Energy prices have been on the rise in the UK for some time, and energy companies have become the target of many political agendas and public outcries. But the one area in which we are allowed to celebrate is the innovation of technology and the energy saving potential that we have as consumers. Electric heating has become cheaper, and we now use a third less electricity to light our homes than we did 16 years ago. So while energy prices are out of our control, we hold the power when it comes to energy efficient solutions within our homes.
The decrease in electricity usage when it comes to lighting our homes is obviously due to the phasing out of ineffecient bulbs, and the introduction of energy efficient solutions such as compact flourescent bulbs which use 80% less electricity than its predecessors. Bulbs and lighting may not seem like an enourmous difference but this key change is one of the main reasons that peak demand for electricity is falling in the UK. Government statistics tell us that domestic consumption of electricity has fallen by 4% since 2008 - this isn't due to energy companies or their 'price rigging' but due to changes in the technology sector - changes which allow us at home to make the move to a more energy efficient existence and lower bills. Furthermore, the UK's Energy Saving Trust commented that if the remaining homes in the UK using traditional filament bulbs were to phase them out in favour of a more energy efficient variety, the whole country could save nearly £1.4 billion per year on its electricity bill. That's a lot of cash.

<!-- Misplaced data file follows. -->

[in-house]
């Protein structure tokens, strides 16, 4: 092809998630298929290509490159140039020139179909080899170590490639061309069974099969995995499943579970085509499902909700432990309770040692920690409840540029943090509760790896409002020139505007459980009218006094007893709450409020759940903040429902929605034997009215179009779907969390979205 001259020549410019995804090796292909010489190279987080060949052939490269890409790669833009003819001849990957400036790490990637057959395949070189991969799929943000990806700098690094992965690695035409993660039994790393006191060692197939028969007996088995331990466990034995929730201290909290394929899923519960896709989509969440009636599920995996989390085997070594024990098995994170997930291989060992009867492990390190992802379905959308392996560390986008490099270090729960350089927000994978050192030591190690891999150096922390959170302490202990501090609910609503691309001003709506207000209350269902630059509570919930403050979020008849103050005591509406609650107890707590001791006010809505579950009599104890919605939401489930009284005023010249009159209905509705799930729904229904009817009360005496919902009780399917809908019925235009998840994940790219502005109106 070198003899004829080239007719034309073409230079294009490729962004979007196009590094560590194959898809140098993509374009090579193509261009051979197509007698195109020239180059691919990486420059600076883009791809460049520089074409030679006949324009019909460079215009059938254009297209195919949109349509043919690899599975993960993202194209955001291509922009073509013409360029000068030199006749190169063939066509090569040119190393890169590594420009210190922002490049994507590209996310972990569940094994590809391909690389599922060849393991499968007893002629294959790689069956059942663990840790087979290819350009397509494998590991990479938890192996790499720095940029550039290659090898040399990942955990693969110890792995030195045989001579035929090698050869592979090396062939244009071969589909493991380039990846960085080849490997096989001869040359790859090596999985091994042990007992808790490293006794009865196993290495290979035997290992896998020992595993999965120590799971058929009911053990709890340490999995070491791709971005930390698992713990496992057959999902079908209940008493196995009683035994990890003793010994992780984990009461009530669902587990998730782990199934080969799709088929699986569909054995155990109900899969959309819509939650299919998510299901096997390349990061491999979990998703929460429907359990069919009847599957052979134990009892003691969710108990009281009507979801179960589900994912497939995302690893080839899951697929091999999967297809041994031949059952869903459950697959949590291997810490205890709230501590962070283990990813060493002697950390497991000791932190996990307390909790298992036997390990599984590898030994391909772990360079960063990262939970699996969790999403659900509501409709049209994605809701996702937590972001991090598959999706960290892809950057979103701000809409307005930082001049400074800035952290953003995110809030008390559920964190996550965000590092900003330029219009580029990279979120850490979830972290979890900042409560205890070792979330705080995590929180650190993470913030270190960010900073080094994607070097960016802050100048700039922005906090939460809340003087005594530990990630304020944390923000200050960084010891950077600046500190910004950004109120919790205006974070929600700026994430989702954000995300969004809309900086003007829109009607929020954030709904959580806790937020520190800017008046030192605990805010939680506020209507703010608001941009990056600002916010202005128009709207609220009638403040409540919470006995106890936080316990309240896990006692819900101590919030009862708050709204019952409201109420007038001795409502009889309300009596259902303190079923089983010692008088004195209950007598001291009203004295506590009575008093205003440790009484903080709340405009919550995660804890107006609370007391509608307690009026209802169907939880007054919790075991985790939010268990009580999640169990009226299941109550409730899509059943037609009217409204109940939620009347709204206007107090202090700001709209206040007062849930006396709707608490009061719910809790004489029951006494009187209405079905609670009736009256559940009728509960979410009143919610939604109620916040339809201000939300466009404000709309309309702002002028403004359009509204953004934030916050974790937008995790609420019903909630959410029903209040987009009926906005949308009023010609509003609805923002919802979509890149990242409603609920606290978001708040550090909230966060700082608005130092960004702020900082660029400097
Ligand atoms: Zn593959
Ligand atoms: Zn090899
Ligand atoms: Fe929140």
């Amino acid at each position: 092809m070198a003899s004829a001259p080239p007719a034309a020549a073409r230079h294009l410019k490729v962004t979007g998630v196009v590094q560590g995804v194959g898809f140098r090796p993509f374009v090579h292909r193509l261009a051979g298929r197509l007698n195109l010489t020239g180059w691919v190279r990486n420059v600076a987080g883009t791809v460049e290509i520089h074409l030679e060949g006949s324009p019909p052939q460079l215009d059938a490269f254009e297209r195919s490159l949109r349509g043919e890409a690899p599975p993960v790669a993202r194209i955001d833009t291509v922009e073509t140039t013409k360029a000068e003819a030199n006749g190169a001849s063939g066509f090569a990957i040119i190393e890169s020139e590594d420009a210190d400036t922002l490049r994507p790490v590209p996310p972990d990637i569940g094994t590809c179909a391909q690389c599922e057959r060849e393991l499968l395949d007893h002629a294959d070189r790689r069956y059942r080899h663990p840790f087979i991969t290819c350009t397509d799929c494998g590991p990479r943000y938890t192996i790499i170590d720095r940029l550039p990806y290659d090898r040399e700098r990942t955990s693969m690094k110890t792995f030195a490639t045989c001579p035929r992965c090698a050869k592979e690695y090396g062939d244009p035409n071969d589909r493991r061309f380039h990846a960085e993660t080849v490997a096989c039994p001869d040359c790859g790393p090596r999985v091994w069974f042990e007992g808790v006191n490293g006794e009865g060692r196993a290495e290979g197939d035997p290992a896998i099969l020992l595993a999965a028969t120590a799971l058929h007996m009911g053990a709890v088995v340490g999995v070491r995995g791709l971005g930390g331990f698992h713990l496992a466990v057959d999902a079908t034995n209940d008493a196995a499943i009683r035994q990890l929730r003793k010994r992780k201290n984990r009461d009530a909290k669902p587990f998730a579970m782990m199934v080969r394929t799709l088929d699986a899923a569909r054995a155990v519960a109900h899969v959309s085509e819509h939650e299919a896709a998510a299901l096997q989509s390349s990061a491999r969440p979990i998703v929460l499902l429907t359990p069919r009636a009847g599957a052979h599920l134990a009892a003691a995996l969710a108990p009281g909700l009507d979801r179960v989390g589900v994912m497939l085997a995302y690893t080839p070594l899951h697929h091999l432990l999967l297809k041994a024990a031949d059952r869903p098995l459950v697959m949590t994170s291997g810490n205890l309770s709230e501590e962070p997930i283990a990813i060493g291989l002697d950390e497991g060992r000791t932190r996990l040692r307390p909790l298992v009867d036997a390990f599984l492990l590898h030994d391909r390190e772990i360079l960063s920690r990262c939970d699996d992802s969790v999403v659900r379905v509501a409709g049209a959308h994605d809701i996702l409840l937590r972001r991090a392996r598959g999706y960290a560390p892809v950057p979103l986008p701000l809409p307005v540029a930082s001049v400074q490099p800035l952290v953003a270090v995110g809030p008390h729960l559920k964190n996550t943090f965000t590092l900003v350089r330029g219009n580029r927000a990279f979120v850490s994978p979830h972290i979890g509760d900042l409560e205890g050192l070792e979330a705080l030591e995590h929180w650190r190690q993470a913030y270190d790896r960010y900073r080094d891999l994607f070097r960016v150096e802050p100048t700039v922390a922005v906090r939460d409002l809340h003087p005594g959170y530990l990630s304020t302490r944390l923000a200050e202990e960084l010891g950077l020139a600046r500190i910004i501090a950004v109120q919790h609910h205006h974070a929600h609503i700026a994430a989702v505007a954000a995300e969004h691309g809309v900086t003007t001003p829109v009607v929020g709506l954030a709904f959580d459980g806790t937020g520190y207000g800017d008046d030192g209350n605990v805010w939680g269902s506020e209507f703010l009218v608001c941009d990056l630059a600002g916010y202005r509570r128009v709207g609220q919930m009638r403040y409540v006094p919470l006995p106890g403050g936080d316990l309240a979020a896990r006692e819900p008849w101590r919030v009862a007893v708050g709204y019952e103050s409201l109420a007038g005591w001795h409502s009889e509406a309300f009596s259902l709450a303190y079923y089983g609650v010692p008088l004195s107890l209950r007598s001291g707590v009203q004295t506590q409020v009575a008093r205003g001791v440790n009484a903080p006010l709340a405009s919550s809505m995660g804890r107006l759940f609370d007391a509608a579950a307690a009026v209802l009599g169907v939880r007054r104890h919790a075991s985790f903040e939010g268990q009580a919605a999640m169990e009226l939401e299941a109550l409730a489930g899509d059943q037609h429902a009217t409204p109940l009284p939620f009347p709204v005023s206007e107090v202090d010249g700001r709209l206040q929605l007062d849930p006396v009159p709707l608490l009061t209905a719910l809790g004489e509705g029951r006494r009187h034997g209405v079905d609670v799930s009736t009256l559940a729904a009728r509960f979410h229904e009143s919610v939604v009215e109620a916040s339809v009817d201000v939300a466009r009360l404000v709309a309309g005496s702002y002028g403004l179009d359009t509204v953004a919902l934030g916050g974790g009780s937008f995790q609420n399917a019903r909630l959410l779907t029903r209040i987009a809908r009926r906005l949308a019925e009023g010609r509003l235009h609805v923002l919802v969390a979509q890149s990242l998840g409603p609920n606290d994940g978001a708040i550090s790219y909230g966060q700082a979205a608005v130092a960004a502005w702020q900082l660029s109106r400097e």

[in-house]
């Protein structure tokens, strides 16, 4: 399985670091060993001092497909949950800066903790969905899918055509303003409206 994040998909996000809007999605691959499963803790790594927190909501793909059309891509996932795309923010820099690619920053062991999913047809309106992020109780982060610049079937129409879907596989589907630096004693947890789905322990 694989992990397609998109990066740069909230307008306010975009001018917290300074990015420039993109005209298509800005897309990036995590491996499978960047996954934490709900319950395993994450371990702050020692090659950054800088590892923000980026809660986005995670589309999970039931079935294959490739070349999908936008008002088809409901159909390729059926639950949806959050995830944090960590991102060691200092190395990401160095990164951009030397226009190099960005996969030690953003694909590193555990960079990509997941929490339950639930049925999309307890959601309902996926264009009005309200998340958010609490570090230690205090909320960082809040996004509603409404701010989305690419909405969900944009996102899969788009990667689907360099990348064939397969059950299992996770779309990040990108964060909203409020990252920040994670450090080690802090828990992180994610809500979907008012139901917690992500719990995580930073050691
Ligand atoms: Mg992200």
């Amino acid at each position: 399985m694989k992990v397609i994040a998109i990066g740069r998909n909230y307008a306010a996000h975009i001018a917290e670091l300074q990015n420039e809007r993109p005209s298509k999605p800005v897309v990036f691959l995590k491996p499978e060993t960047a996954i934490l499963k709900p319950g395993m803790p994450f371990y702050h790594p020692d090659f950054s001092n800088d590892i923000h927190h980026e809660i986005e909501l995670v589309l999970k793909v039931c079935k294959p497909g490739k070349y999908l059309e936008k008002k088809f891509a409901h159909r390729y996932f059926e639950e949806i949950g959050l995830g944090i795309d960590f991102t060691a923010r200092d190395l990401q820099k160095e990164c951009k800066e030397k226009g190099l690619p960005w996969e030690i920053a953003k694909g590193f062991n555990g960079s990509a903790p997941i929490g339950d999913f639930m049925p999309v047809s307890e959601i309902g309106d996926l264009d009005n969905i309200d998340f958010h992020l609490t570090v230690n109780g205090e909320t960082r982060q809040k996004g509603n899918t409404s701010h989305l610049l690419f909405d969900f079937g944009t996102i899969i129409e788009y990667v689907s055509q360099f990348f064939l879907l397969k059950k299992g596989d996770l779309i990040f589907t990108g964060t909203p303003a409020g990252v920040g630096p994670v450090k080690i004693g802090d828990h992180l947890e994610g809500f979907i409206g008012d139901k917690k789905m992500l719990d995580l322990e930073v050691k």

Rather than focusing on the Big Six energy companies and living with their price increases, let's focus on our homes and what we can do make a difference to our energy bills. One solution which is growing in popularity this year is the adoption of solar panels used in conjunction with electric heating. Electric Radiators are a prime example of a technology which has now advanced beyond expectations to deliver clean and efficient heating at, potentially, a much lower cost than traditional gas boiler systems. Combining this controllability with the 'feed-in' tariff scheme offered to those with solar panels, the route to energy saving really lies in the hands of the consumer.
Even with our energy efficient lightbulbs though, the UK still uses (on average) 13% more electricity than our EU neighbours. This is largely because other countries have adopted energy efficient solutions in the home a lot quicker than we have. While certain Government schemes have helped, such as the giving away of free energy efficient light bulbs to homes, there is still a lot of work that can be done and we need to educate ourselves on the energy saving potential that's all around us.